- WEATHER | Temperatures in the Outback can reach 120°F (50°C) during summer days and can drop to around -15°F (10°C) during winter nights. And as I found out firsthand, despite the Outback being an enormous and largely arid landscape, rainfall is not uncommon (especially during the summer) and most parts of the outback receive around 250 mm of precipitation per year. Come to the Outback prepared for anything (especially alien abduction).
- ULURU | Uluru, or Ayers Rock, is literally the centerpiece of the Outback. Situated in what’s basically the middle of Australia, it’s one of the most recognizable sights in the country. The small nearby community of Yulara is about 10 mi / 16 km north of the rock and serves as a base for visitors (camping/overnighting in Uluru-Kata Tjuta National Park is prohibited). There’s even Ayers Rock Airport (AYQ) where you can find inexpensive flights to from all around Australia. More on Uluru here.
- ALICE SPRINGS | Alice Springs is the largest town in the Outback, and due to its centralized location it’s become a hub for those wishing to explore the vast emptiness. It’s a day’s drive to Uluru-Kata Tjuta National Park, Kings Canyon, the Devils Marbles, and dozens of other Outback attractions. Alice Springs is located on the Stuart Highway and can be reached via car, bus, or plane (it has an airport, ASP). More on Alice Springs here.
- COOBER PEDY | In the middle of the state of South Australia, you will find the small mining town of Coober Pedy. It’s famous for its opal mines and underground dwellings. Why underground? Because it’s too hot above ground during the long summer days. The town still provides much of the world’s gem-quality opal and has become a hotspot for tourists wanting to buy or stare at overvalued rocks. More on Coober Pedy here.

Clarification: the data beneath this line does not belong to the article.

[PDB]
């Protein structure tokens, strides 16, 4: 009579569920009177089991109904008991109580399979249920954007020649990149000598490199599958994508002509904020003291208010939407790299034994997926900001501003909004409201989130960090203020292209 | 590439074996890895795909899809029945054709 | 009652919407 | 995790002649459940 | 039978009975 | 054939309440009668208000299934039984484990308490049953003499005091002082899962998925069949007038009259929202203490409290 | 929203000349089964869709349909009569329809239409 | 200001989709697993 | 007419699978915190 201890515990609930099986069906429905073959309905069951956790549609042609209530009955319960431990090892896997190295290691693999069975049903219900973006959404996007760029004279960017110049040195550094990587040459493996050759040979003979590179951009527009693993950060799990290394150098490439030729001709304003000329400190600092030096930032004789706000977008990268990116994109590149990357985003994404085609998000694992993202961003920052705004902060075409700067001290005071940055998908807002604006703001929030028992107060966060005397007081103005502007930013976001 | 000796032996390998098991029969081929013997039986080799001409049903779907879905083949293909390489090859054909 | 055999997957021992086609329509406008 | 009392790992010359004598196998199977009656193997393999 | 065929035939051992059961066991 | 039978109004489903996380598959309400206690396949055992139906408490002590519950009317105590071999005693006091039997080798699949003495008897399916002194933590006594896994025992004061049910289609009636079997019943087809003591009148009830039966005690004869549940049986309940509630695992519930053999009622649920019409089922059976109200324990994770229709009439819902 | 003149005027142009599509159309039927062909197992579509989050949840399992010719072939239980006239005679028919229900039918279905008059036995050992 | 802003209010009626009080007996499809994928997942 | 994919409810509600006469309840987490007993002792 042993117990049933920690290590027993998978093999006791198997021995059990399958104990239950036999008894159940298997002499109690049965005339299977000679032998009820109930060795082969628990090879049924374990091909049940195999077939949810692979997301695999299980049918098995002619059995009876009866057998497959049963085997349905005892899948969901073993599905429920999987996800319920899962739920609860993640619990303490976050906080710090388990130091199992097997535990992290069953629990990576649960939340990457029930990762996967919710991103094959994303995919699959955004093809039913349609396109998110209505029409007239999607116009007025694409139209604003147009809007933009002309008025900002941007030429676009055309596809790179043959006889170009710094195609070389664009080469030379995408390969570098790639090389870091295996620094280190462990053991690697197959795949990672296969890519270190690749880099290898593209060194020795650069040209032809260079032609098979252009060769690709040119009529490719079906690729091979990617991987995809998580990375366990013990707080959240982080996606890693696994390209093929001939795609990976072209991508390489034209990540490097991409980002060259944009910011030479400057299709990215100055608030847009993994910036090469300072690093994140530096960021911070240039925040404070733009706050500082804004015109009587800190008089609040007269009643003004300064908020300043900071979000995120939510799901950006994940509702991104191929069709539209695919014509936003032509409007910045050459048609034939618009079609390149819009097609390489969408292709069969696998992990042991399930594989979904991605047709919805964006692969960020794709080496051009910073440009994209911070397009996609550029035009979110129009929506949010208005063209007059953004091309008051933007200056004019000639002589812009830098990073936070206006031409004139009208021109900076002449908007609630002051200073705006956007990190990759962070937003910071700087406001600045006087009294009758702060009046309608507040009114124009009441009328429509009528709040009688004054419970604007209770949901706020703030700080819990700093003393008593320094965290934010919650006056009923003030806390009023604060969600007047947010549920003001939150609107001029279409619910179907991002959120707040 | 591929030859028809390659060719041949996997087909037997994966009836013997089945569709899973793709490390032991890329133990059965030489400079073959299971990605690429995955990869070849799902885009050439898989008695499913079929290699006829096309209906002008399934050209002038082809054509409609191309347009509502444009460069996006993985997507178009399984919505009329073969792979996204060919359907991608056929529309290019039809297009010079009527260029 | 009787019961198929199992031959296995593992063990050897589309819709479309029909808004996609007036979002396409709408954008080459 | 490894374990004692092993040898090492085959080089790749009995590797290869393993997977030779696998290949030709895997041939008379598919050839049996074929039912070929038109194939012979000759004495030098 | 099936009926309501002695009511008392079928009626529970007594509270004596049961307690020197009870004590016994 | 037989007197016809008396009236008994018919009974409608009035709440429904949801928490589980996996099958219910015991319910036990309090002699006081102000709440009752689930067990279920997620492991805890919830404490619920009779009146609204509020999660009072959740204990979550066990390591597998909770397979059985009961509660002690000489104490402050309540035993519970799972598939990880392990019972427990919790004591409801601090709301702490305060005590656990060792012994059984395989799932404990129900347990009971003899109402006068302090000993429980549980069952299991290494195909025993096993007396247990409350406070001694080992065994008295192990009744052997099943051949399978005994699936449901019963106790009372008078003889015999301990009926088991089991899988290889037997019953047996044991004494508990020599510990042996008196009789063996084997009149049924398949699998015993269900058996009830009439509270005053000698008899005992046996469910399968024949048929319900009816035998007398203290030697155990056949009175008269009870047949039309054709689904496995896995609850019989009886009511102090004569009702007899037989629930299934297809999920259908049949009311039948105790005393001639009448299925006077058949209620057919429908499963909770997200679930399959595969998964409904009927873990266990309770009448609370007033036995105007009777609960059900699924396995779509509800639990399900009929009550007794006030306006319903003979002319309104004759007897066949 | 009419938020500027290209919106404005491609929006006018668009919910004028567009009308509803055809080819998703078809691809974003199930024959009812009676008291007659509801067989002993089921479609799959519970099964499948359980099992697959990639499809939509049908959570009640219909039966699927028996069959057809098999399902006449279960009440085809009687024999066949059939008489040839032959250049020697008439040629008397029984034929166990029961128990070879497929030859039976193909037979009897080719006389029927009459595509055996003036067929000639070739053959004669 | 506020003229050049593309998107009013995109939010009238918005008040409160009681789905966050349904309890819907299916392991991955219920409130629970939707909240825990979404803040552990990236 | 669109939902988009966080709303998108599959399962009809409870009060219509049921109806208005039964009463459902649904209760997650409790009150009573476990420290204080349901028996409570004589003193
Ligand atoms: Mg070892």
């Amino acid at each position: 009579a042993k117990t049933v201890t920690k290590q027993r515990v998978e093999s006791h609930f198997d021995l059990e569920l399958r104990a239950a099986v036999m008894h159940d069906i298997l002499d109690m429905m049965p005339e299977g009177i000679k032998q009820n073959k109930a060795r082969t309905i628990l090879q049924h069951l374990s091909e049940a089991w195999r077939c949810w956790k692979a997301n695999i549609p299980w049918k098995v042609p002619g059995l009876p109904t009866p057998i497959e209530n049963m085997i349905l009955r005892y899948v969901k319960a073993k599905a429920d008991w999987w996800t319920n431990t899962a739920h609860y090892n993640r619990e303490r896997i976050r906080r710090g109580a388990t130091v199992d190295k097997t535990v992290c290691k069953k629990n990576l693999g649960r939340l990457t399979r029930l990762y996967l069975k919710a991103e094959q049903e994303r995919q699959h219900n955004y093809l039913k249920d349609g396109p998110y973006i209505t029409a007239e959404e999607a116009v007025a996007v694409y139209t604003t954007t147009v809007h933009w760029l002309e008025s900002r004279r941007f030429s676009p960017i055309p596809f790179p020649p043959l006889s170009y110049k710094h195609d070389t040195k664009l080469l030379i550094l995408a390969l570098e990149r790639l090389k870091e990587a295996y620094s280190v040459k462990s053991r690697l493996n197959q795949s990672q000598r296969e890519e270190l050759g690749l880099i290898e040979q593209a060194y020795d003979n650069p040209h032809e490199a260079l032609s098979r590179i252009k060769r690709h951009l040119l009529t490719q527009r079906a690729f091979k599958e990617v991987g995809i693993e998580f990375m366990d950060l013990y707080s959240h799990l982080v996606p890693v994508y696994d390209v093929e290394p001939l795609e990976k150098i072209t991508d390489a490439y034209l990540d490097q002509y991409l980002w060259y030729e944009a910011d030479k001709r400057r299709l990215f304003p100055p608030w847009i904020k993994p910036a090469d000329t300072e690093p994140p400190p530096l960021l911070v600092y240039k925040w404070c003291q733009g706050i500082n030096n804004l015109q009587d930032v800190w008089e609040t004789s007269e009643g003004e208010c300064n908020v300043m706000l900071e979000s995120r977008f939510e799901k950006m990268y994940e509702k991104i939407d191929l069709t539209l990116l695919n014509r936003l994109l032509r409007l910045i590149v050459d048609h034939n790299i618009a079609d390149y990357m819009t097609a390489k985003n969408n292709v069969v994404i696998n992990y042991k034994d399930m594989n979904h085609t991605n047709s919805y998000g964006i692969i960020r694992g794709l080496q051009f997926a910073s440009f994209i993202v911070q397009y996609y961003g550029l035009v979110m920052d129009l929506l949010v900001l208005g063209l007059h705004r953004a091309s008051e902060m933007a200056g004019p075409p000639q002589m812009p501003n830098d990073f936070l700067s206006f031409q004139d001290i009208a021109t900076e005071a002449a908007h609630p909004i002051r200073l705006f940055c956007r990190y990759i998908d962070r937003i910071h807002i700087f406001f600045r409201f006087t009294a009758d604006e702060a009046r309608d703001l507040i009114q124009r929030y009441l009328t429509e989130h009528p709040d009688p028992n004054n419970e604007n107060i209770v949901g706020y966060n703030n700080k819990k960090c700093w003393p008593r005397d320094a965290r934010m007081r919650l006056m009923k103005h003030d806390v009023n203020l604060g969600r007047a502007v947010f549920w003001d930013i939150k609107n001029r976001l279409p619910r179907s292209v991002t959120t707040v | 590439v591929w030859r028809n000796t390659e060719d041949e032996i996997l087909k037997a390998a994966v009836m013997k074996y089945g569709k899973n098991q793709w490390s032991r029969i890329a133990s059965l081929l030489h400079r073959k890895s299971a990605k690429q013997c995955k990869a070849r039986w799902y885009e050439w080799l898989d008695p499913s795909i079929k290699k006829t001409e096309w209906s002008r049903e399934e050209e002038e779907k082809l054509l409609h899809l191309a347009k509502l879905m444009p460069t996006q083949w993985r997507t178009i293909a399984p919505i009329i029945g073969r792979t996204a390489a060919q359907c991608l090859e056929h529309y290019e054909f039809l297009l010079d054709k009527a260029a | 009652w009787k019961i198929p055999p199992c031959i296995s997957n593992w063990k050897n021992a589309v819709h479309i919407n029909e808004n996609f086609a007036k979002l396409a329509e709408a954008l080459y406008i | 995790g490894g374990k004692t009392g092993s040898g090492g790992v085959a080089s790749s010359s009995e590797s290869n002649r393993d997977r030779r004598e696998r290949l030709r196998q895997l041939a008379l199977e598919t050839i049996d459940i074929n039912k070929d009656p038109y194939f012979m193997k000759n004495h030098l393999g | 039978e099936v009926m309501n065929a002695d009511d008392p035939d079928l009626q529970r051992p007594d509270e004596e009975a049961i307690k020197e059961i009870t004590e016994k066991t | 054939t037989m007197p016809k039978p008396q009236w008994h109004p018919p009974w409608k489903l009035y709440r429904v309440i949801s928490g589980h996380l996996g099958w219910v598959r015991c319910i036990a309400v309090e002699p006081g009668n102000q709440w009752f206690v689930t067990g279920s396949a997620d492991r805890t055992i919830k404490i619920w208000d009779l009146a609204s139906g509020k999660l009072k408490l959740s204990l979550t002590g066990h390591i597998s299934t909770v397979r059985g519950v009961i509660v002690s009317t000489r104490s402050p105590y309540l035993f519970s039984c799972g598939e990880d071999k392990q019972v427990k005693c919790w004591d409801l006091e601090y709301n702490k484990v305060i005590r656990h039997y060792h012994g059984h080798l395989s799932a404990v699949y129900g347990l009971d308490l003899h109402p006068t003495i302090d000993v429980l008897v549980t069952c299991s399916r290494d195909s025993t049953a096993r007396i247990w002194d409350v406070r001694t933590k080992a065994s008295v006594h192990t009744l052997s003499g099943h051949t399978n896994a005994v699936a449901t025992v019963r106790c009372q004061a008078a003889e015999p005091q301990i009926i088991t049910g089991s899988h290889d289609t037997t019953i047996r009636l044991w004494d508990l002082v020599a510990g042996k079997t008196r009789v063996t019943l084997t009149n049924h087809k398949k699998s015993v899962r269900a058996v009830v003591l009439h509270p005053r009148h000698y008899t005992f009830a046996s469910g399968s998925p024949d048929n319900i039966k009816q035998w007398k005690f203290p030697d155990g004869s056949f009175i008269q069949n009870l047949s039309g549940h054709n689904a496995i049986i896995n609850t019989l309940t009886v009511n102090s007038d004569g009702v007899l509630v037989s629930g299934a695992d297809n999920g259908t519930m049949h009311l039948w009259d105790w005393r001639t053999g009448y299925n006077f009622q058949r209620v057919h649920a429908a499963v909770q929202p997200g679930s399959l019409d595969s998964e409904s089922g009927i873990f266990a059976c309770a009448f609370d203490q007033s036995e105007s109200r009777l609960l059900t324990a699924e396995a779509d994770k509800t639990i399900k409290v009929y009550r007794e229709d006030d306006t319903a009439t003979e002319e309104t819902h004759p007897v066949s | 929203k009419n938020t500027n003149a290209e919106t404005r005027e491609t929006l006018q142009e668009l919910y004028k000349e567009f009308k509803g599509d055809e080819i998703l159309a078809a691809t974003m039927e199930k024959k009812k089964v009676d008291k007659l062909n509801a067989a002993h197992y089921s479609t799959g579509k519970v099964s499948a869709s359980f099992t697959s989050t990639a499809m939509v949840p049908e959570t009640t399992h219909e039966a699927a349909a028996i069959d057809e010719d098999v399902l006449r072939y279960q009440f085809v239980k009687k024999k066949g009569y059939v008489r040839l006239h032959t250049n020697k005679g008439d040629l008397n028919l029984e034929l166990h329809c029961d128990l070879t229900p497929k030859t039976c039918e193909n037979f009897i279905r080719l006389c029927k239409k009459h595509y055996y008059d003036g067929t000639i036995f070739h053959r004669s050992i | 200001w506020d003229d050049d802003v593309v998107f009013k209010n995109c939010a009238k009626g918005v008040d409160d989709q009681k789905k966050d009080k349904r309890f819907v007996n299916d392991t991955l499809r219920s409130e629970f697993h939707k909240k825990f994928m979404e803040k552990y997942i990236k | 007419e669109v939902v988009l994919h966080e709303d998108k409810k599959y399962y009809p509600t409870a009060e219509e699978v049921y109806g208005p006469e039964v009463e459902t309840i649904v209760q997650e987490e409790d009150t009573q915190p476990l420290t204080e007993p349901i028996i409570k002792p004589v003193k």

- THE DEVILS MARBLES | The Devils Marbles (Karlu Karlu) are a collection of huge granite boulders in the Northern Territory north of Alice Springs. Honestly, they’re not much to look at unless you happen to be particularly interested in their geological origins or you happen to be driving passed them on the Stuart Highway. I told you there are a lot of rocks to look at out here. There’s a huge car camping area behind the reserve (no pets) that costs something like $3 into an honesty box to stay at. More on the Devils Marbles here.
- NATURE AREAS | In the Outback you can also find Kings Canyon, the Kimberly, Kakadu National Park, Litchfield National Park, Katherine Gorge, and a number of other national parks and nature reserves. Some of these places are easily accessible (Kakadu and Litchfield aren’t far outside Darwin) – others are more of a trek (Wolfe Creek Crater – a meteorite crater 880 meters in diameter). There’s a lot to be explored so make sure you’ve got ample time (and provisions) before heading out into the bush.